When taken together, these factors—Cold War–era militarization of airspace, widespread interest in contact with otherworldly beings, and the democratization of scientific investigative techniques—form the cultural milieu behind the explosion of alien abduction reports in the 1960s and 1970s. During the 1960s, popular interest in UFOs shifted away from interpretations that viewed these crafts and their inhabitants as benevolent human-like purveyors of antinuclear New Age wisdom to stories that emphasized their monstrous, alien otherness. Simultaneously, many ufologists began to outline conspiracy theories to explain the U.S. government’s failure to acknowledge the truth of these visits. These conspiracy theories became more and more complex in the wake of the assassination of President John F. Kennedy in 1963. As popular concerns shifted away from the threat of foreign communism to domestic issues associated with civil rights, the anti–Vietnam War protest movement, and government corruption in the wake of the Nixon presidency, conspiracy theories generally, and those associated with UFOs specifically, grew to focus more and more on the manipulation of human agency and mutilation of the human body.

From Contact to Abduction
Scholars generally trace the origin of contemporary alien abduction stories to the experiences of Betty and Barney Hill. On September 19, 1961, while driving through the White Mountains in New Hampshire, the couple saw a light flying in the sky. The disc-like craft followed them, shone a light on them, and then disappeared. When the Hills arrived home, they realized the trip had taken two hours longer than they had thought. In the days that followed, the Hills experienced extreme anxiety and nightmares. In 1964, Barney Hill underwent hypnotic therapy with his psychiatrist and recovered repressed memories of alien beings taking him and Betty aboard the UFO and experimenting on them. Under hypnosis, Betty recalled similar traumatic procedures. When asked to describe the beings who kidnapped them, Barney said the beings had “rather odd-shaped heads, with a large cranium. … And the eyes continued around to the sides of their heads. … [T]he mouth itself … was much like when you draw one horizontal line with a short perpendicular line on each end. … The texture of the skin … was grayish, almost metallic looking” (Fuller 1966, 260).

The Hills’ account, retrieved in part through hypnosis and the recovery of repressed memories, coincided with a number of controversies in the American psychiatry medical establishment. Concerns over the malleability of the human brain peaked with the “brainwashing” scares of the Cold War while public interest in repressed memories contributed to a number of controversies, including the so-called “Satanic Panic” of the 1980s. Memories of sexual abuse, especially impregnation, abortion, and DNA experimentation in the form of hybrid alien-human children became increasingly popular components of abduction accounts in the wake of the Hills’ revelations.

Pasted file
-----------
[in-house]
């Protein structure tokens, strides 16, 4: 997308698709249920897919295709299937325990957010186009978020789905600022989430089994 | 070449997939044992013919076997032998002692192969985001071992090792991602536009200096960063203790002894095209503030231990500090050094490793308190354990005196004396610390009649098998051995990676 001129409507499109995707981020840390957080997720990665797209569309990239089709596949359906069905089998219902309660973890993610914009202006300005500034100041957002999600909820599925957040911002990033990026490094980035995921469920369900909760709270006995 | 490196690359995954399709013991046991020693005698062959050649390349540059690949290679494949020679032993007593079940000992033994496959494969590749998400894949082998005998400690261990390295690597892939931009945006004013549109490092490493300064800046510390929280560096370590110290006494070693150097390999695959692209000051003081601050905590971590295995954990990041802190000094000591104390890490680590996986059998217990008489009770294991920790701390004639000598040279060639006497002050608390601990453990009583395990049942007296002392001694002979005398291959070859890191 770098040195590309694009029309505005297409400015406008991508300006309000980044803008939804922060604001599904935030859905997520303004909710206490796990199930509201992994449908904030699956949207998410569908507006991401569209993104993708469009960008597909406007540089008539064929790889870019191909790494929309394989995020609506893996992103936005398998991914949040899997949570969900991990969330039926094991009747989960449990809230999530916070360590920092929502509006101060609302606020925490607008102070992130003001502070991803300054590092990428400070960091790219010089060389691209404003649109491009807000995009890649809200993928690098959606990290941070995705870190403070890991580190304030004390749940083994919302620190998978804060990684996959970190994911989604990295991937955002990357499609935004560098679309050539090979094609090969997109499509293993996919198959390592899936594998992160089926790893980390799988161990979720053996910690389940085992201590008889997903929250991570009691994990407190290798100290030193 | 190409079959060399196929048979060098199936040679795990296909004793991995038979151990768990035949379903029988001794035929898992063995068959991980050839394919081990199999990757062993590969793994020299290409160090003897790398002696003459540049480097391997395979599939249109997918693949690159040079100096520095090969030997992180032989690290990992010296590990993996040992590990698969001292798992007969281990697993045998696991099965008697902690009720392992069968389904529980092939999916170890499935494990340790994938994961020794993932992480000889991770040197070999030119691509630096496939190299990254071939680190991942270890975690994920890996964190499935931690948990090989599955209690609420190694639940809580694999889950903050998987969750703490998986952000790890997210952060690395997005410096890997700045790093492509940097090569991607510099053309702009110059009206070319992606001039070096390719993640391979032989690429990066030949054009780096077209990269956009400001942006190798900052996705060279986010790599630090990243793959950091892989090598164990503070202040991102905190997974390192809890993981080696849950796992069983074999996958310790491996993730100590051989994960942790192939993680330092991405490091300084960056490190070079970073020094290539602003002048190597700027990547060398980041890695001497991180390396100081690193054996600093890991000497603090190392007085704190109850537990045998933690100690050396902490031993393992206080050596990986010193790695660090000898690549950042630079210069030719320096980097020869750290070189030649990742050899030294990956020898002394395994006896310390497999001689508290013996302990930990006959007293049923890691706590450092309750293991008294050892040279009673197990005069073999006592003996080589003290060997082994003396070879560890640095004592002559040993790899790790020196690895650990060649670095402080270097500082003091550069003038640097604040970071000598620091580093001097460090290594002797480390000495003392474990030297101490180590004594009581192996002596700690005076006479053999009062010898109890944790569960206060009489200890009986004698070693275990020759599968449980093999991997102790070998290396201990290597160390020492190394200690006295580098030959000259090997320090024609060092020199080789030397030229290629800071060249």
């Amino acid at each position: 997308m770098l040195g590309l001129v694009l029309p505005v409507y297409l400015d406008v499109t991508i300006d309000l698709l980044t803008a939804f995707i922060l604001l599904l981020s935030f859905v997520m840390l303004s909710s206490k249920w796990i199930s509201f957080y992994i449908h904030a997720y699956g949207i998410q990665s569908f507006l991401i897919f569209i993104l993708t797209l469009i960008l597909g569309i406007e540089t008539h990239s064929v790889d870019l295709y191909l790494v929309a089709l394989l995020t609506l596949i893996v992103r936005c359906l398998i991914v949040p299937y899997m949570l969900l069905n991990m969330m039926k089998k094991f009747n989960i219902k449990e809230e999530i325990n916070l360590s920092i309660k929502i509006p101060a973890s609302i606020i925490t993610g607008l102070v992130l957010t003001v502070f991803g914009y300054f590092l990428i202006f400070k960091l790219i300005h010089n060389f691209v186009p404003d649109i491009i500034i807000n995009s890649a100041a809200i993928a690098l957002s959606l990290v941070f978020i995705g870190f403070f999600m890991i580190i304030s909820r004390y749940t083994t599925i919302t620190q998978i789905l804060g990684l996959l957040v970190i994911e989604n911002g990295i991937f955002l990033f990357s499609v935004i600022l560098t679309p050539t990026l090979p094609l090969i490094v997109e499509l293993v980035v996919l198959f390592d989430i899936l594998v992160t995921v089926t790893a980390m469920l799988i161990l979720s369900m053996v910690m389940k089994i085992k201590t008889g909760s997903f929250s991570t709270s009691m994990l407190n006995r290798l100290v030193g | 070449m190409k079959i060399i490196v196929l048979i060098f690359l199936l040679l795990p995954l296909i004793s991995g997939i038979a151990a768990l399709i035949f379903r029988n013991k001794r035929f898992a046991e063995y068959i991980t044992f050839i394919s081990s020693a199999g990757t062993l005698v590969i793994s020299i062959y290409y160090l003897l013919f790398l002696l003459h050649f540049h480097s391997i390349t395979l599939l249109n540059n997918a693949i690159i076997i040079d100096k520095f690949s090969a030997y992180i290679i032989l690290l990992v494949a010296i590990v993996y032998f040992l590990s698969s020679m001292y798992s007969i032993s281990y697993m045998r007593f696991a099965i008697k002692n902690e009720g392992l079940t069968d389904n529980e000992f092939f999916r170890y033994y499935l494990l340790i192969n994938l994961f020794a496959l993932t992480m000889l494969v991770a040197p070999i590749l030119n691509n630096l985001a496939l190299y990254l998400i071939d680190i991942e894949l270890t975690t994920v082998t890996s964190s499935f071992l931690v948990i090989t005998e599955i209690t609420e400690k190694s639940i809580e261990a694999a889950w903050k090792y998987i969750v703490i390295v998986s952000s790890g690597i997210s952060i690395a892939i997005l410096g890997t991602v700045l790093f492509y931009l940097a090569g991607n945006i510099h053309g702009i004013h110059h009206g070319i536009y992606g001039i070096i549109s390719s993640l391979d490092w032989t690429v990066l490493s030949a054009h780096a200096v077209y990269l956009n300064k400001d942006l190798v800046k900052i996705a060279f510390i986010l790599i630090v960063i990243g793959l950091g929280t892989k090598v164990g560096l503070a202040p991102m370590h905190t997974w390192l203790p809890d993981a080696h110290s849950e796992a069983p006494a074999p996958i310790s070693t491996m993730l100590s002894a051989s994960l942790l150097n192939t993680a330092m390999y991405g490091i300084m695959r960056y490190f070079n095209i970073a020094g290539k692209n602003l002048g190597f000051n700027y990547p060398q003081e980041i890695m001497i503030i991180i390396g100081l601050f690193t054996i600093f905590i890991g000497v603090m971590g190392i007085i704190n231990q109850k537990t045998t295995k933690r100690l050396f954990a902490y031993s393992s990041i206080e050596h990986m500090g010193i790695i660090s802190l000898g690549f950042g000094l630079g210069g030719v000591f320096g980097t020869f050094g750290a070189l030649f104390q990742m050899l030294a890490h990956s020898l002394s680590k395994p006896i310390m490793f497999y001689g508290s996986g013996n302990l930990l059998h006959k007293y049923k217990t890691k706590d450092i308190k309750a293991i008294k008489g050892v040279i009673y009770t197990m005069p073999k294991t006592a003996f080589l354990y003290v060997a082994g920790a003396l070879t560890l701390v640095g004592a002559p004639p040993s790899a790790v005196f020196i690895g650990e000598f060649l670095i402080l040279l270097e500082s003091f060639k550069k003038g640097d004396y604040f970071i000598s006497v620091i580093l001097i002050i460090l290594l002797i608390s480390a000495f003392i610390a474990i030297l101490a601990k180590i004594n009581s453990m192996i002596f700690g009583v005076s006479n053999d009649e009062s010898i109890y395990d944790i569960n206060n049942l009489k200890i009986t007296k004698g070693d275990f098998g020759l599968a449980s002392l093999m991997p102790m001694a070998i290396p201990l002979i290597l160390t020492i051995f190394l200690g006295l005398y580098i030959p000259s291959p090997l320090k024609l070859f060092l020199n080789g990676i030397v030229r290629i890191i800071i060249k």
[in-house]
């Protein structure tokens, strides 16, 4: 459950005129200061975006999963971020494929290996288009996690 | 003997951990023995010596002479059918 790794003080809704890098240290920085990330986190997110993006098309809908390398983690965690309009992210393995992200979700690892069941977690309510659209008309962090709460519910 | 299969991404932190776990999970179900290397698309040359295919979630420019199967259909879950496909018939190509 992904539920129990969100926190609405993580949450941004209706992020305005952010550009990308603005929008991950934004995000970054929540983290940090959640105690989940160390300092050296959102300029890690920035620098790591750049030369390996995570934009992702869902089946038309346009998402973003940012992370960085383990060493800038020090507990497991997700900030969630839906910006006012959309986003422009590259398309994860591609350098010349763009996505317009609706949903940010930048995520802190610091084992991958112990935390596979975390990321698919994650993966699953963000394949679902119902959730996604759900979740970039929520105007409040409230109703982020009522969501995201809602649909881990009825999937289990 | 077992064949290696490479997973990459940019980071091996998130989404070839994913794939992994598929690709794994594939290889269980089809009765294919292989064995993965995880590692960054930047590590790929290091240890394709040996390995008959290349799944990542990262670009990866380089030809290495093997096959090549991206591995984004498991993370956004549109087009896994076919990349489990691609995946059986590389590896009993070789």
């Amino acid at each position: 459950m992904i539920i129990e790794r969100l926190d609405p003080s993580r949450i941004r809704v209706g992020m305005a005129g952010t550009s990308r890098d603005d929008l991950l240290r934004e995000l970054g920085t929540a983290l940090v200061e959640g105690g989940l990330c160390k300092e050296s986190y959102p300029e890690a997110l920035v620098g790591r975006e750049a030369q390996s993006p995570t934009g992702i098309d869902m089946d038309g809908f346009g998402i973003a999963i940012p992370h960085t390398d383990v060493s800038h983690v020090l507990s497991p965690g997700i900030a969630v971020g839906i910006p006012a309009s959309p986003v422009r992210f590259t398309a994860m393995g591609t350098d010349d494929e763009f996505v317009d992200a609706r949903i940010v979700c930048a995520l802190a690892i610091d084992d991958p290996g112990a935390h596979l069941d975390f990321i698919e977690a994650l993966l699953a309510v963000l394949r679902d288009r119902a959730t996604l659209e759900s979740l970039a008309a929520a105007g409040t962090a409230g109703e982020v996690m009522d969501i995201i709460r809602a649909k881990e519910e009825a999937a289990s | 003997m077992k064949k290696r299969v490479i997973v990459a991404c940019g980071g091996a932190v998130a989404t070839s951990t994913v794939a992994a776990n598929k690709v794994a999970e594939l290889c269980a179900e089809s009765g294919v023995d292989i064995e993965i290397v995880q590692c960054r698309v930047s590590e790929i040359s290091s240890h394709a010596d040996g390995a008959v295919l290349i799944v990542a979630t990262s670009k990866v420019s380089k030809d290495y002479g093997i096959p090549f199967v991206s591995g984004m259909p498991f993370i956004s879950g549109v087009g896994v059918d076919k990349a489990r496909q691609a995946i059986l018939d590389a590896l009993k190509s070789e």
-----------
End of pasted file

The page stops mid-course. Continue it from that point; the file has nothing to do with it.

The Hills’ experience and their description of their abductors were recounted in the best-selling 1966 paperback, The Interrupted Journey, and later in NBC’s 1975 made-for-TV movie The UFO Incident. The film helped establish the Hills’ account as the prototypical alien abduction experience. Following the broadcast of the film, reports of contact with UFOs dramatically increased from approximately two a year (from 1947 to 1975) to more than fifty per year by 1976. Hynek’s close encounters classification system relied on the Hills’ abduction incident and became increasingly popular and well known, eventually inspiring Steven Spielberg’s iconic blockbuster film Close Encounters of the Third Kind (1977). By the 1990s, the relationship among UFOs, alien abduction, and government conspiracies developed into a cottage industry on many Internet websites and message boards, while popular television programs such as The X-Files reinforced the linkages among the three phenomena.
With the spread of abduction stories through multiple media, the popular folklore surrounding UFOs and abductions expanded to include a host of other phenomena including animal mutilations, accounts of contact with “men in black” trickster figures, crop circles, and ever more elaborate conspiracy theories implicating governments both earthly and alien. UFO and abduction accounts often promiscuously commingle with other forms of alternative knowledge related to ESP, racial conspiracy theories, the existence of Bigfoot, and any number of other paranormal themes. Such elaborate tales have been grist for numerous Hollywood movies, network television programs, a vast bibliography of fictional and (purportedly) nonfictional accounts of contact with UFOs, and a similar-sized market of skeptical literature designed to debunk UFO stories.